Planning works for a $600m renewable energy project in Mount Isa will begin with an agreement between a state-owned energy company and Vast Solar.
Planning works for a $600m renewable energy project in Mount Isa will begin with an agreement between a state-owned energy company and Vast Solar.

Deal sparks $600m power project study

PLANNING work for a $600m renewable energy project in Mount Isa will begin with an agreement between a state-owned energy company and Vast Solar.

A $10m investment for a feasibility study will build on works already completed on the ground to develop the North West Queensland Hybrid Power Project.

This comes after engineering and construction companies were announced to help build the game-changing $1.7bn CopperString 2.0, which will connect the North West to the national electricity grid.

Vast Solar has signed a joint development agreement with the Queensland government-owned Stanwell Corporation, with the partnership including the $10m in funding. Stanwell ran the Mica Creek power station, just outside Mount Isa, which was put into cold storage at the beginning of this year.

Vast Solar, an Australian developer of concentrating solar thermal technology, has been working with contractors in Mount Isa since July 2020, completing tests to ensure the viability of the project before the feasibility study is completed.

The company's initial findings were positive, with reports confirming ideal conditions for the solar technology. The joint feasibility study is expected to be completed later this year, with approvals to come in early 2022 and construction to follow for a two-year period.

Vast Solar CEO Craig Wood said this was a major step forward for the project and the North West Minerals Province.

"Our partnership with Stanwell is underpinned by the attractiveness of the project and we are pleased they can see the benefits it will bring to their customers, the local economy and the wider energy market," Mr Wood said.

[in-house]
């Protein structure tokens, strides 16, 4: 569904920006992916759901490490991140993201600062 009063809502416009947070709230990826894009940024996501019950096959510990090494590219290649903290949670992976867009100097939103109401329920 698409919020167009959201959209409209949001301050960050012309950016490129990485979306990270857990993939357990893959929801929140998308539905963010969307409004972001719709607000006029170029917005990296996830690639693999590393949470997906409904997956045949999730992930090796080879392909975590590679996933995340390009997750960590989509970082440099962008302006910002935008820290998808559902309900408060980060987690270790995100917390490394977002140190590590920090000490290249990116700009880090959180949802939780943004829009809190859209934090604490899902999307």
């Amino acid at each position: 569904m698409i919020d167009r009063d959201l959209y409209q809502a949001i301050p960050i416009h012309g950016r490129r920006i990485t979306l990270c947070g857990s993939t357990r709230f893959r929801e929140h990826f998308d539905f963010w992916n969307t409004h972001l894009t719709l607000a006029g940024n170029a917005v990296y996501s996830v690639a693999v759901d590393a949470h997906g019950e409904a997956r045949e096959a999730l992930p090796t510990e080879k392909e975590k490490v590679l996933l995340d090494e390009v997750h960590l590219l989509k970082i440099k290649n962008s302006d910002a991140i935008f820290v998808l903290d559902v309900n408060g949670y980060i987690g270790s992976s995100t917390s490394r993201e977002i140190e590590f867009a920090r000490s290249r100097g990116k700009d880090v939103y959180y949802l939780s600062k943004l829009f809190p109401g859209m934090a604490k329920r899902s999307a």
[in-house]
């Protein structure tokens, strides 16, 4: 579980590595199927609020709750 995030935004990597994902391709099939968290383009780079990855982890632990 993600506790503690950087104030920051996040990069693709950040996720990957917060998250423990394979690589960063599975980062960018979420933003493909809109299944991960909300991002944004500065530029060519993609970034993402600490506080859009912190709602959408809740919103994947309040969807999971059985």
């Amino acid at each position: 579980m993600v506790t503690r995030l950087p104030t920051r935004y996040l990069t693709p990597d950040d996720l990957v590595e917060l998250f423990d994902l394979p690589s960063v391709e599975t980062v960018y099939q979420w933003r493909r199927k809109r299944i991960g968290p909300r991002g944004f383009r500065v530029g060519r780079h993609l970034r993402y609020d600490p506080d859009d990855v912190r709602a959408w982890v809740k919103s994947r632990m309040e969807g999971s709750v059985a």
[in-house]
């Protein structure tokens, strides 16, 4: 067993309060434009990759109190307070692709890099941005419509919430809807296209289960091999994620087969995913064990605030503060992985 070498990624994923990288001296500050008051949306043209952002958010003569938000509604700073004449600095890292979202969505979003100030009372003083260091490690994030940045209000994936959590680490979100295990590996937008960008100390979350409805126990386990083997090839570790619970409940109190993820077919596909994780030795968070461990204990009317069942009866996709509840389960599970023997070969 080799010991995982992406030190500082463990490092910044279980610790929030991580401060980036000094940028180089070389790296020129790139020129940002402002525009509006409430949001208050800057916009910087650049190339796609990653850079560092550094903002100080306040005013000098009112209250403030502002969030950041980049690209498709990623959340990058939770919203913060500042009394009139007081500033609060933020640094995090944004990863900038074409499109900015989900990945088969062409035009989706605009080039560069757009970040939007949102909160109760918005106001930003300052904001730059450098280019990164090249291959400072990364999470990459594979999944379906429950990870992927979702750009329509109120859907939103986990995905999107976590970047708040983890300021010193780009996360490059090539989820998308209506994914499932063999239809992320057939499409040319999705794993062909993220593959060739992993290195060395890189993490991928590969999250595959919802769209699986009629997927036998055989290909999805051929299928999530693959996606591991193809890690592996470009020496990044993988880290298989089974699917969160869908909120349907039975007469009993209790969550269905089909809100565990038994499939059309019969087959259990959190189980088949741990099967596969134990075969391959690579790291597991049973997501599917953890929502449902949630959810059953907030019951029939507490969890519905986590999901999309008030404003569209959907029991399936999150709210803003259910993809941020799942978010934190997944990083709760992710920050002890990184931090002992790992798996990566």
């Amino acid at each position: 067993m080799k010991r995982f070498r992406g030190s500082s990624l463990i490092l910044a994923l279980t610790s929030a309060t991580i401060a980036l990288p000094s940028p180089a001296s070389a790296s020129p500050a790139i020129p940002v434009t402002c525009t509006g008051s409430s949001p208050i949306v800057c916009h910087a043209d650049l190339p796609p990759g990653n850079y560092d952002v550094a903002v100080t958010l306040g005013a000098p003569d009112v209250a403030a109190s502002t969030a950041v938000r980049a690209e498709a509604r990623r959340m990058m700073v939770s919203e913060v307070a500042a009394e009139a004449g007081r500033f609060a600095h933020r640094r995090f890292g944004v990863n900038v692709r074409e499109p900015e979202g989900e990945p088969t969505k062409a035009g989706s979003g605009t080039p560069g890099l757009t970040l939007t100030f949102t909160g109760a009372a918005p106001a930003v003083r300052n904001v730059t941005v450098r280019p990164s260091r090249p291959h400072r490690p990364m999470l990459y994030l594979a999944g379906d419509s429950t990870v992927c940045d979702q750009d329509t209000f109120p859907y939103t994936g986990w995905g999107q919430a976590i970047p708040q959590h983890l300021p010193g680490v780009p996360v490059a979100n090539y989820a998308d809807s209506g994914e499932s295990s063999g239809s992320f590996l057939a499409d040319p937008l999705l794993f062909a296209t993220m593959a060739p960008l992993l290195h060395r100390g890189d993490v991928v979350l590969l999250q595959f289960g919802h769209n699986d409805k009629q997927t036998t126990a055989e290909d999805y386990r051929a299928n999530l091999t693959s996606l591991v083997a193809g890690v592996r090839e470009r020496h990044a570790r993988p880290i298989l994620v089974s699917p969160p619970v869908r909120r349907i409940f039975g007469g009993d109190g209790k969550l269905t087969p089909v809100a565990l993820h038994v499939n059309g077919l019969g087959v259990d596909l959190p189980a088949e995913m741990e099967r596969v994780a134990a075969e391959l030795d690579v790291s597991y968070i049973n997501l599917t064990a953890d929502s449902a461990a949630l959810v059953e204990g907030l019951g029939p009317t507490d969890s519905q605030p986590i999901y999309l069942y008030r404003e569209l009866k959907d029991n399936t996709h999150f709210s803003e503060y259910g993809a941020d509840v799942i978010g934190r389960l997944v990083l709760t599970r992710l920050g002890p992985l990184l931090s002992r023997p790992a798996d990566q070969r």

The 50MW power plant in Mount Isa will bring hundreds of construction jobs to the area during the two-year build, and dozens of skilled jobs over the 30-year operational life of the plant. The $600m project will deliver cheaper energy than the alternate base load generation options over the lifetime of the project, benefiting the local economy and major resources projects.

"We're ensuring the project is developed in conjunction with local contractors and government wherever possible," Mr Wood said.

Stanwell CEO Richard Van Breda said the company was excited to see another renewable energy project take a real step forward.

"Projects such as these are integral to the development and diversification of our energy portfolio. Our involvement in the feasibility study reflects our ongoing commitment to the people of Mount Isa and Queensland, and to the environment," Mr Van Breda said.

"This project illustrates our values by delivering a better Queensland through transitioning to a lower carbon future while still contributing to the economy, creating jobs and delivering low-cost energy to homes and businesses."

Originally published as Deal sparks $600m power project study


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